Aspects common to Native Americans usually include being oriented in the present and valuing cooperation. Native Americans also place great value on family and spiritual beliefs. They believe that a state of health exists when a person lives in total harmony with nature. Illness is viewed not as an alteration in a person’s physiological state, but as an imbalance between the ill person and natural or supernatural forces. Native Americans may use a medicine man or woman, known as a shaman. This practice is shunned in many clinics and programs that the Adventist sponsor in health care.
Although Hispanics share a strong heritage that includes family and religion, each subgroup of the Hispanic population has distinct beliefs and customs. Older family members and other relatives are respected and are often consulted on important matters involving health and illness. Fatalistic views are shared by many Hispanic patients who view illness as God’s will or divine punishment brought about by previous or current sinful behavior. Hispanic patients may prefer to use home remedies and may consult a folk healer, known as a curandero. This practice and many home remedies are not considered in Adventist facilities when treating Hispanic patients.
Many African-Americans participate in a human experience that centers on the importance of family and church. There are extended kinship bonds with grandparents, aunts, uncles, cousins, or individuals who are not biologically related but who play an important role in the family system. Usually, a key family member is consulted for important health-related decisions. The church should be an important support system for many African-Americans.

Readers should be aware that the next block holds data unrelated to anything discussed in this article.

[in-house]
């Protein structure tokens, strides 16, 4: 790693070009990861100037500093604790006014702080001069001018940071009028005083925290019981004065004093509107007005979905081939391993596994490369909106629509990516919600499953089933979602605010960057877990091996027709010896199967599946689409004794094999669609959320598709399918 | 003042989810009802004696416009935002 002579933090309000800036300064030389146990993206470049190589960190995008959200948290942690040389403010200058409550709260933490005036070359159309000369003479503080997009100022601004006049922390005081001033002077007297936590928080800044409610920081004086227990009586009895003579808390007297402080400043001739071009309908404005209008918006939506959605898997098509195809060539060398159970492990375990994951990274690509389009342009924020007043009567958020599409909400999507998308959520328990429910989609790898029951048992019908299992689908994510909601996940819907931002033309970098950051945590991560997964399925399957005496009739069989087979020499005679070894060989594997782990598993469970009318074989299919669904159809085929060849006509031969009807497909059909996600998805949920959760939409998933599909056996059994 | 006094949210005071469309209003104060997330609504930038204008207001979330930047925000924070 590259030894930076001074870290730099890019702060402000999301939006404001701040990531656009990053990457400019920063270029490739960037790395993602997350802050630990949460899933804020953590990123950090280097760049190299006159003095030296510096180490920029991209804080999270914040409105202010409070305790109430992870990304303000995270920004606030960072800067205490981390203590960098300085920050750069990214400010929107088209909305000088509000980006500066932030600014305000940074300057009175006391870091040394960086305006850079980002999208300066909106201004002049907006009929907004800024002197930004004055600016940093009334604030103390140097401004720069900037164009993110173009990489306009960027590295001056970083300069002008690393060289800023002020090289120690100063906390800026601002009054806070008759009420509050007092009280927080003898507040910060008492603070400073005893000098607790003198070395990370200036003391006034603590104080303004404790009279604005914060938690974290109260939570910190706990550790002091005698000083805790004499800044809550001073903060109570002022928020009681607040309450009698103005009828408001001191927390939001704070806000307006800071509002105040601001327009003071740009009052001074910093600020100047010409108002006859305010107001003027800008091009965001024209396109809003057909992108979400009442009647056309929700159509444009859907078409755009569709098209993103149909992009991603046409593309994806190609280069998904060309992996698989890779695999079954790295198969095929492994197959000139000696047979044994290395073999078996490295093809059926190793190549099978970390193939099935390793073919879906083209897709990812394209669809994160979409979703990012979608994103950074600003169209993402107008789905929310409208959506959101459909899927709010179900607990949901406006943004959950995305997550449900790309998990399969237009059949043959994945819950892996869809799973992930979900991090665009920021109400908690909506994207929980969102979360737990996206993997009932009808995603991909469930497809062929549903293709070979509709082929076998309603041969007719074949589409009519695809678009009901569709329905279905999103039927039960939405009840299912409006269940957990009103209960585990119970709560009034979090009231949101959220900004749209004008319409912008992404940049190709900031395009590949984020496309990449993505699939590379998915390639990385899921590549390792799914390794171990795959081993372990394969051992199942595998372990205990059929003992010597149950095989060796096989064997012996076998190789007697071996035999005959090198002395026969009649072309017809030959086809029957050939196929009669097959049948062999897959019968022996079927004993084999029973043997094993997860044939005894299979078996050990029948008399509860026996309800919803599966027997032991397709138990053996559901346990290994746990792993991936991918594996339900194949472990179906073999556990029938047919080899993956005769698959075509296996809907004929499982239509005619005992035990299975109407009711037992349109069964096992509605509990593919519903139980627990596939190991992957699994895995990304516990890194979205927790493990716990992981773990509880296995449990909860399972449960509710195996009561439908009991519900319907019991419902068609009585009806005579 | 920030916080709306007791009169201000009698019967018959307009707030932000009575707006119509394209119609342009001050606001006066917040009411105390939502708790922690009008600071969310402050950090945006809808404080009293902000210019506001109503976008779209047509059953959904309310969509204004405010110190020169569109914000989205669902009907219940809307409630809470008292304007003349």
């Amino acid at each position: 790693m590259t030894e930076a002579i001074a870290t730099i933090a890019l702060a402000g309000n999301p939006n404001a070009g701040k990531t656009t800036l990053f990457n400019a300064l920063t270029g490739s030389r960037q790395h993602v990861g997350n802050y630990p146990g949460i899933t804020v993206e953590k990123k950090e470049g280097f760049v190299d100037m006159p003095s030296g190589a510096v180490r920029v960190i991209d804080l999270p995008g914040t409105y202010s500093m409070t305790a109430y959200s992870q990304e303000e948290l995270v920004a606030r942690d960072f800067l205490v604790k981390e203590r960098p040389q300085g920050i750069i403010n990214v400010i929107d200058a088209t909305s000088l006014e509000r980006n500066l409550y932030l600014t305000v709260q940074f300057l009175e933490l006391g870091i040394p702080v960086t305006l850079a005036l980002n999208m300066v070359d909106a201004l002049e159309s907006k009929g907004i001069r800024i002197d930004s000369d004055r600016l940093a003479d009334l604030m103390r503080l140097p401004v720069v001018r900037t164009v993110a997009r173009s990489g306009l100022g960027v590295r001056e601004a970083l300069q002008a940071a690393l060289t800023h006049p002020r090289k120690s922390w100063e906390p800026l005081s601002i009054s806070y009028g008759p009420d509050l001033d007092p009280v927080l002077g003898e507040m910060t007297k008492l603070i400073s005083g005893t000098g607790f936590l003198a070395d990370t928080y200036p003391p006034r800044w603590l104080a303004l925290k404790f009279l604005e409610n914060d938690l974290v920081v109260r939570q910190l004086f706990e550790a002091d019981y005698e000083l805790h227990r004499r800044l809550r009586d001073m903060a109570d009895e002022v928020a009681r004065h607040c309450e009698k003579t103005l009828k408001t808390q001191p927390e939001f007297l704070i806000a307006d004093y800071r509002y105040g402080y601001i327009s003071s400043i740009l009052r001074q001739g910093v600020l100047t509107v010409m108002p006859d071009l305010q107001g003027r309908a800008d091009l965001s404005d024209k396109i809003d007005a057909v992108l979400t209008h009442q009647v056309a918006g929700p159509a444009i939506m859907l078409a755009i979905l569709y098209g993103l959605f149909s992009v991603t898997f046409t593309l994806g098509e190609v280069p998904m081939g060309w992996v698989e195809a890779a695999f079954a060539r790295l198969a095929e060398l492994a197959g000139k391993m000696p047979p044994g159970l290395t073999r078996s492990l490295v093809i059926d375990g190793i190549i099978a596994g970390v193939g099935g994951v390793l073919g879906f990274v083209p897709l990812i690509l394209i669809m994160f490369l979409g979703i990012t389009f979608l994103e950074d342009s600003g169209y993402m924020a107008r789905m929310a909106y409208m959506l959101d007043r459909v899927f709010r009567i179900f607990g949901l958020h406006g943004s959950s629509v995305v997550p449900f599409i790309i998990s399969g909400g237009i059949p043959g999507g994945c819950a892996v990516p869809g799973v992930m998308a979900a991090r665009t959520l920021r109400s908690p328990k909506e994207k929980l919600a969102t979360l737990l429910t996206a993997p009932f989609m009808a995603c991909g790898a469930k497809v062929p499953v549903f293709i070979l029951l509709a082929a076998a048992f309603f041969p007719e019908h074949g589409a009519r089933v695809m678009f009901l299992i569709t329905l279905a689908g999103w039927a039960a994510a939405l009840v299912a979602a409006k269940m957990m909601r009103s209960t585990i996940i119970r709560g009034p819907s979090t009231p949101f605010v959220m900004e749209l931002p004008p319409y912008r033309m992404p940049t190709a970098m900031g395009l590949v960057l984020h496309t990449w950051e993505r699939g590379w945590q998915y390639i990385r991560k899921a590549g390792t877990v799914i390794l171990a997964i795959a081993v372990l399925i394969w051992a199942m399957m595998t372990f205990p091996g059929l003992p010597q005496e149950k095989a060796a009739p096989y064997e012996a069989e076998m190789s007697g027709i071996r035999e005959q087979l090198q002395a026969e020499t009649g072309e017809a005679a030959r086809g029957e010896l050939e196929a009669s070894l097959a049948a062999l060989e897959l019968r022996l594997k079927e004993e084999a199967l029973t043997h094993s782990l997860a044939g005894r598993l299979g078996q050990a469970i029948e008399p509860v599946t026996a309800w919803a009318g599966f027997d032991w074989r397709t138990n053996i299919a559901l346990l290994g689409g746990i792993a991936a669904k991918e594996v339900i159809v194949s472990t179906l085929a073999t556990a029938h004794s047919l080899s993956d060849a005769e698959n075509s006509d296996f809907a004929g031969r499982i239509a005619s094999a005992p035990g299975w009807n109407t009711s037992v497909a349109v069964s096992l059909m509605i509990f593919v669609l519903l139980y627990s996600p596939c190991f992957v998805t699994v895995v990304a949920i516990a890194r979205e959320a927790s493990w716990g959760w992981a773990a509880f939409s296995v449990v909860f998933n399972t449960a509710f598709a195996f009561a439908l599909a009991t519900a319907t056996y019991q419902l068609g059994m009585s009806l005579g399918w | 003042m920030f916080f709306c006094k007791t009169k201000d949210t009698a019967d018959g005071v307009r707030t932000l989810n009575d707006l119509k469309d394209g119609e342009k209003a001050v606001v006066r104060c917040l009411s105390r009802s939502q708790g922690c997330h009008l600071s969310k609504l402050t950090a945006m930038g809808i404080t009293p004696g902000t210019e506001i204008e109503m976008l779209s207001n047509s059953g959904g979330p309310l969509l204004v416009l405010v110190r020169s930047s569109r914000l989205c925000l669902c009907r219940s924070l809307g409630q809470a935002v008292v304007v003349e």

As can be seen, each ethnic group brings its own perspectives and values to the health care system, and many health care beliefs and health practices differ from those of the traditional American health care culture. Unfortunately, the expectation of many Adventist health care professionals has been that patients will conform to mainstream values. Such expectations have frequently created barriers to care that have been compounded by differences in language and education between patients and providers from different backgrounds.
Differences in our humanness affect patients’ attitudes about medical care and their ability to understand, manage, and cope with the course of an illness, the meaning of a diagnosis, and the consequences of medical treatment. Provison and priority has to be given in our health care at all levels to encourage better understanding of the needs of all our patients. All patients and their families bring their humanity and individual specific ideas and values related to concepts of health and illness, reporting of symptoms, expectations for how health care will be delivered, and beliefs concerning medication and treatments. In addition, specific values influence patient roles and expectations, how much information about illness and treatment is desired, how death and dying will be managed, bereavement patterns, gender and family roles, and processes for decision making.
Until we start doing what we know we need to do in health care–to make man whole—will remain just—big business.